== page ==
If you were to travel back in time about a half decade and inform news publishers that, within a few short years, they’d be pouring significant resources into growing their email newsletters, many wouldn’t believe you. Back then, the media industry was still benefiting from Facebook’s generous distribution of news content, and the running assumption was that social media would provide the unlimited scale publishers needed to overcome the harsh economics of internet advertising.
By the time Mark Zuckerberg announced, in early 2018, that Facebook was shifting away from news, many publishers had already seen the writing on the wall and had renewed their efforts in growing their newsletters, but Zuckerberg’s statement only accelerated this pivot to email. Virtually overnight, we saw media companies post dozens of jobs listings for dedicated newsletter positions. Whereas in the past newsletters were operated out of the marketing department, now publishers were building out entirely new roles for full-time newsletter editors.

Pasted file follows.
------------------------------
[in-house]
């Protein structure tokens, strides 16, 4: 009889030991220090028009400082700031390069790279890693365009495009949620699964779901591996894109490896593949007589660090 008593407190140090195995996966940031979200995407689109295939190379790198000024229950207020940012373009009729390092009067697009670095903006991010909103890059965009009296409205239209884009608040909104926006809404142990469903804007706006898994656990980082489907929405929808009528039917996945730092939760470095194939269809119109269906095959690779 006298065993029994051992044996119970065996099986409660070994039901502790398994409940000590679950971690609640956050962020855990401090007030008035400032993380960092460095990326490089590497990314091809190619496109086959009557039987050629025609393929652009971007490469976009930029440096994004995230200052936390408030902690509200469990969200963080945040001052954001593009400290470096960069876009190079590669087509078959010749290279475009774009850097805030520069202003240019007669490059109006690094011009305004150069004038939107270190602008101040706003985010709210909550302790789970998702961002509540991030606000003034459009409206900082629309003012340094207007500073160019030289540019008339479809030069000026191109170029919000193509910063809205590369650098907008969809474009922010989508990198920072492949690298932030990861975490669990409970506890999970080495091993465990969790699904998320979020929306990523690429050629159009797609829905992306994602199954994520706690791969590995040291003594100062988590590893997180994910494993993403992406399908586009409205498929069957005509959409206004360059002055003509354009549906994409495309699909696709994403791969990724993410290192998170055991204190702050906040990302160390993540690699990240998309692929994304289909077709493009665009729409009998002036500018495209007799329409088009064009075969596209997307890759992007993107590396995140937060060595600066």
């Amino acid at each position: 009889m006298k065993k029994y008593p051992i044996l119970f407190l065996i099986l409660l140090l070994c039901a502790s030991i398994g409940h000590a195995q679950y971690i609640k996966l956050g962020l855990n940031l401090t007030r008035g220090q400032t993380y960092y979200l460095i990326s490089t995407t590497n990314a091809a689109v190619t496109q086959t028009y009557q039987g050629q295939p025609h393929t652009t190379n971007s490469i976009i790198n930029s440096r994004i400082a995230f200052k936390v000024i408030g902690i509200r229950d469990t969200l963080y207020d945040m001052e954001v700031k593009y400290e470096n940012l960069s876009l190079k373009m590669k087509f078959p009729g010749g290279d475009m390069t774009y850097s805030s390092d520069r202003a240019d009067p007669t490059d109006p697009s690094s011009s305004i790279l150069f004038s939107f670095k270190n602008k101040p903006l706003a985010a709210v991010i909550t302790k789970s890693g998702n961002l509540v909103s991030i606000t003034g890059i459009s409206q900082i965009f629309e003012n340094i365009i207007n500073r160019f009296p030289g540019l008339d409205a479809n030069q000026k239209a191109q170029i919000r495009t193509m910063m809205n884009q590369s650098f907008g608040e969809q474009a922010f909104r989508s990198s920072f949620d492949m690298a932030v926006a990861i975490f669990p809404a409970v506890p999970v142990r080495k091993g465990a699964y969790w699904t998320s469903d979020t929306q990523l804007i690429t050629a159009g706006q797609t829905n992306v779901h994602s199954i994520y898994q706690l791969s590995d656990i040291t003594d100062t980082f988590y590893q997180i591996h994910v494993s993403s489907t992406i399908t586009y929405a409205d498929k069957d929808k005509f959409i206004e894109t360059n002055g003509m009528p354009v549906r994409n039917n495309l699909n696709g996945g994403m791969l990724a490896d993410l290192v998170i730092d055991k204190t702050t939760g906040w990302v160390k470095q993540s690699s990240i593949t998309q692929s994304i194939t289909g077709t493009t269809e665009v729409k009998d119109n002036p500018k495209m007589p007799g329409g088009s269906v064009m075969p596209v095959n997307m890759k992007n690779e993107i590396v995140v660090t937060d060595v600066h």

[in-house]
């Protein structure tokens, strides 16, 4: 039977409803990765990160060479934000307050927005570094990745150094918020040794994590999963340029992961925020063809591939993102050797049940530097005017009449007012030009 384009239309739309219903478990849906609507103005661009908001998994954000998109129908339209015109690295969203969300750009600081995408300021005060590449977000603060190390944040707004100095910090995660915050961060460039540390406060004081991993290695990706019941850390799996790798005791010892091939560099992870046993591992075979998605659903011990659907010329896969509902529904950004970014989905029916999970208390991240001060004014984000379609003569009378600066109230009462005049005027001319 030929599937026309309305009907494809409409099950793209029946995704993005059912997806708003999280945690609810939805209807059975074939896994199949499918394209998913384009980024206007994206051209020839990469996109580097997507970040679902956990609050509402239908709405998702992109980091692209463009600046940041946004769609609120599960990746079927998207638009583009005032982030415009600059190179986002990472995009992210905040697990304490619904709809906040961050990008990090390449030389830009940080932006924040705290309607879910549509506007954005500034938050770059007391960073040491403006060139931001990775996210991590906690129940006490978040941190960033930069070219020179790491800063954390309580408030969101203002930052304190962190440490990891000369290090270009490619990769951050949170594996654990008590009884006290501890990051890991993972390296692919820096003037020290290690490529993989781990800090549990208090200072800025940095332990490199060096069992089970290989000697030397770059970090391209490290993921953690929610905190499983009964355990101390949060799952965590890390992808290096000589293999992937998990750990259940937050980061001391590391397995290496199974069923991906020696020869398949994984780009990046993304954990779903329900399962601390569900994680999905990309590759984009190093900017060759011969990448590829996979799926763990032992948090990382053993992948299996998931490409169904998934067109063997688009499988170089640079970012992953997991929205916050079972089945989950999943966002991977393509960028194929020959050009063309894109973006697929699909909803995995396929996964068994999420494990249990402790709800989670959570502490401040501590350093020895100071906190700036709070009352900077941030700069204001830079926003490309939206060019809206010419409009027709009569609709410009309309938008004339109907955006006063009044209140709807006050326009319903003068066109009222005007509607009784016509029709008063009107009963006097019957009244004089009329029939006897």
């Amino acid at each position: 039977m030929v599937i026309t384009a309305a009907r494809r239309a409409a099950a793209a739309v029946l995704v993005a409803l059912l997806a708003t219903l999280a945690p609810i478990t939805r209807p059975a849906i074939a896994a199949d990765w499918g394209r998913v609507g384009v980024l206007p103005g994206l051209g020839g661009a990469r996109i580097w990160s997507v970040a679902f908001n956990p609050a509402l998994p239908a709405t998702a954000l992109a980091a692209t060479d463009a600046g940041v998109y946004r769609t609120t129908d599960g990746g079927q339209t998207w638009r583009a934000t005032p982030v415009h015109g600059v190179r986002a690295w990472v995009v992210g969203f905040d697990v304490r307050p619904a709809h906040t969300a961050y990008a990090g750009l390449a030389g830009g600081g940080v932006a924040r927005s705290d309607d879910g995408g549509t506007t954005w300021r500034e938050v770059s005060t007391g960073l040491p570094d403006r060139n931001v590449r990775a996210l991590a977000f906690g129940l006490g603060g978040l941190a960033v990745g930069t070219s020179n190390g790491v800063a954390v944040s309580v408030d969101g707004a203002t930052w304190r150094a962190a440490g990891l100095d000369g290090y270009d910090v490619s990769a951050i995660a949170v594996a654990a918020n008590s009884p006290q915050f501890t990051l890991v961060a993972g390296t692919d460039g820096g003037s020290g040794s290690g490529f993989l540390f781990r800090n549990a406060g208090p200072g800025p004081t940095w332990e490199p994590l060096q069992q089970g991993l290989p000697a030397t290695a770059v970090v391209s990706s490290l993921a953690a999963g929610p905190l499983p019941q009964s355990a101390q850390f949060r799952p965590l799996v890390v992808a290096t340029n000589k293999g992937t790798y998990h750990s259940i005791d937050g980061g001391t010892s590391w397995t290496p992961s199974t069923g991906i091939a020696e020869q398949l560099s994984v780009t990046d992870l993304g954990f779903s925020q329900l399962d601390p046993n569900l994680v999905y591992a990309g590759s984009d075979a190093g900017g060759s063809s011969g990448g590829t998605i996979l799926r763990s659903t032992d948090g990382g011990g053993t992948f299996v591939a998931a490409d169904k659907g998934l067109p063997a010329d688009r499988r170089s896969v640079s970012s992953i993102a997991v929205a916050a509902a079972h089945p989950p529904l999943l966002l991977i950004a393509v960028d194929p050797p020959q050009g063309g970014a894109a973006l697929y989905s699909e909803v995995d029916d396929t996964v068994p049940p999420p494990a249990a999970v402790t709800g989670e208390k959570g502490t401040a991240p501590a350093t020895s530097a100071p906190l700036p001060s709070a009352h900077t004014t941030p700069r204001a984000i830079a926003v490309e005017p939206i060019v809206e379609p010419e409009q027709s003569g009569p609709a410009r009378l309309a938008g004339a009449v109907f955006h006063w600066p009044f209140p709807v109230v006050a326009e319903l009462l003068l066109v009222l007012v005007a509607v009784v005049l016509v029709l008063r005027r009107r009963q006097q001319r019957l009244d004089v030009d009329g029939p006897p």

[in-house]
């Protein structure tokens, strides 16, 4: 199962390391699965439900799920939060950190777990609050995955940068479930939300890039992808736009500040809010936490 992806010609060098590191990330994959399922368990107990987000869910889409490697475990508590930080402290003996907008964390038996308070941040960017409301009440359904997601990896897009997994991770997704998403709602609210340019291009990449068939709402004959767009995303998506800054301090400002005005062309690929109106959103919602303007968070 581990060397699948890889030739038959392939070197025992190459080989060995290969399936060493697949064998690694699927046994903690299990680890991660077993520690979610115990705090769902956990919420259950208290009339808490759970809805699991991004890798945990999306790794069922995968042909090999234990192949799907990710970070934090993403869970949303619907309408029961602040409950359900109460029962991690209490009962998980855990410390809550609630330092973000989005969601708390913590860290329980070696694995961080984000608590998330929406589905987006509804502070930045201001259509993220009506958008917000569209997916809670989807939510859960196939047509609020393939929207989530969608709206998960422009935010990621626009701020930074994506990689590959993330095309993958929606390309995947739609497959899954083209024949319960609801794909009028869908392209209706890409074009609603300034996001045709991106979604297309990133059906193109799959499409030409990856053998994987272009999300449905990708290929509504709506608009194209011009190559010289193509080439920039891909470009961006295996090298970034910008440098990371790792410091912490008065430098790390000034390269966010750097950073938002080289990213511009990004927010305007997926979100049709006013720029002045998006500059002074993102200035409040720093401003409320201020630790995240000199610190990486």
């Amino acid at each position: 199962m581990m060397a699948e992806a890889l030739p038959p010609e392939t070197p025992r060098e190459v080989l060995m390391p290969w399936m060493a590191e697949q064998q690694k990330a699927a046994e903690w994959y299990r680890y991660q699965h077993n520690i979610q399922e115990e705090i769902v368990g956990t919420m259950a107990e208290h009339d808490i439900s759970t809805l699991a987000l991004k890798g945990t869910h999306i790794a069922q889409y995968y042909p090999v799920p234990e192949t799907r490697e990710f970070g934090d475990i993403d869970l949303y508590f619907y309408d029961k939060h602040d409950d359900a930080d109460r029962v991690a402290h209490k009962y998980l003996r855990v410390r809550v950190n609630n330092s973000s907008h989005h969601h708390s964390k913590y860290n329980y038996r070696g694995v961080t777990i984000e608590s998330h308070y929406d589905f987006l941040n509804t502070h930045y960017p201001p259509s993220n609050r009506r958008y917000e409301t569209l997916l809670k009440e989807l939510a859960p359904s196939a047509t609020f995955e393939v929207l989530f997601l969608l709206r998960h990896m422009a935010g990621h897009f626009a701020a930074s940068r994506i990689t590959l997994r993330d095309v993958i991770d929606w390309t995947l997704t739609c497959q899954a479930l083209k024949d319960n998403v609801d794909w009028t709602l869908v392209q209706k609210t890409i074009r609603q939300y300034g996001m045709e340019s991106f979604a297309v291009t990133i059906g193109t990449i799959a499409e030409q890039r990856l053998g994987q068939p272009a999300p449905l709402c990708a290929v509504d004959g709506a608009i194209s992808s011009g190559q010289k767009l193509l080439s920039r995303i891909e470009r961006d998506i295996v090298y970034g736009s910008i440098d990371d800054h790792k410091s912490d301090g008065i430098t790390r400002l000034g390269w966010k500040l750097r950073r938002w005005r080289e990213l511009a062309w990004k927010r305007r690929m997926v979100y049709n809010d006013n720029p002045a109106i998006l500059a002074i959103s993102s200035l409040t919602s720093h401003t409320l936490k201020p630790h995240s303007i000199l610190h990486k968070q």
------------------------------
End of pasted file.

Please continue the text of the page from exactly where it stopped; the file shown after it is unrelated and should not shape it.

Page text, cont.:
And this pivot was justified. While newsletters aren’t completely immune to algorithms — just ask anyone who’s seen an email get buried in subscribers’ spam folders or Gmail’s promotions tab — the decentralized nature of the inbox guarantees that no one platform can control email distribution. As one publisher put it to me about his decision to move his publishing operations to email, “They can’t touch me here. Twitter and Facebook cannot get to us.”